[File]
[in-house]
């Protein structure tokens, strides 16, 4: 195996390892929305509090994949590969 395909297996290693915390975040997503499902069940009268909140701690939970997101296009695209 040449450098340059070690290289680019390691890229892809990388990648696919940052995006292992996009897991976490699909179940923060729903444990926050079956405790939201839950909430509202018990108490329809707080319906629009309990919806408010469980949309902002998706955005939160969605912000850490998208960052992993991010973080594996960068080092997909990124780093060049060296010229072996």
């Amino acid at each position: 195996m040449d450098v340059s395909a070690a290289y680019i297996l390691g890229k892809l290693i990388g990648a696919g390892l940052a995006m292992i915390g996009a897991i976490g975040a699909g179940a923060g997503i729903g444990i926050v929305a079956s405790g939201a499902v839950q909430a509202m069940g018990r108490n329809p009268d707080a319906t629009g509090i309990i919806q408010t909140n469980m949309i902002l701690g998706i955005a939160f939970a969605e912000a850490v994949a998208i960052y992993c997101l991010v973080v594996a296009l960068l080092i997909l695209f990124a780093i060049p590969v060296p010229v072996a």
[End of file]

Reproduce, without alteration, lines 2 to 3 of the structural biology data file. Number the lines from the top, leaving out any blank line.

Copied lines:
């Protein structure tokens, strides 16, 4: 195996390892929305509090994949590969 395909297996290693915390975040997503499902069940009268909140701690939970997101296009695209 040449450098340059070690290289680019390691890229892809990388990648696919940052995006292992996009897991976490699909179940923060729903444990926050079956405790939201839950909430509202018990108490329809707080319906629009309990919806408010469980949309902002998706955005939160969605912000850490998208960052992993991010973080594996960068080092997909990124780093060049060296010229072996």
């Amino acid at each position: 195996m040449d450098v340059s395909a070690a290289y680019i297996l390691g890229k892809l290693i990388g990648a696919g390892l940052a995006m292992i915390g996009a897991i976490g975040a699909g179940a923060g997503i729903g444990i926050v929305a079956s405790g939201a499902v839950q909430a509202m069940g018990r108490n329809p009268d707080a319906t629009g509090i309990i919806q408010t909140n469980m949309i902002l701690g998706i955005a939160f939970a969605e912000a850490v994949a998208i960052y992993c997101l991010v973080v594996a296009l960068l080092i997909l695209f990124a780093i060049p590969v060296p010229v072996a």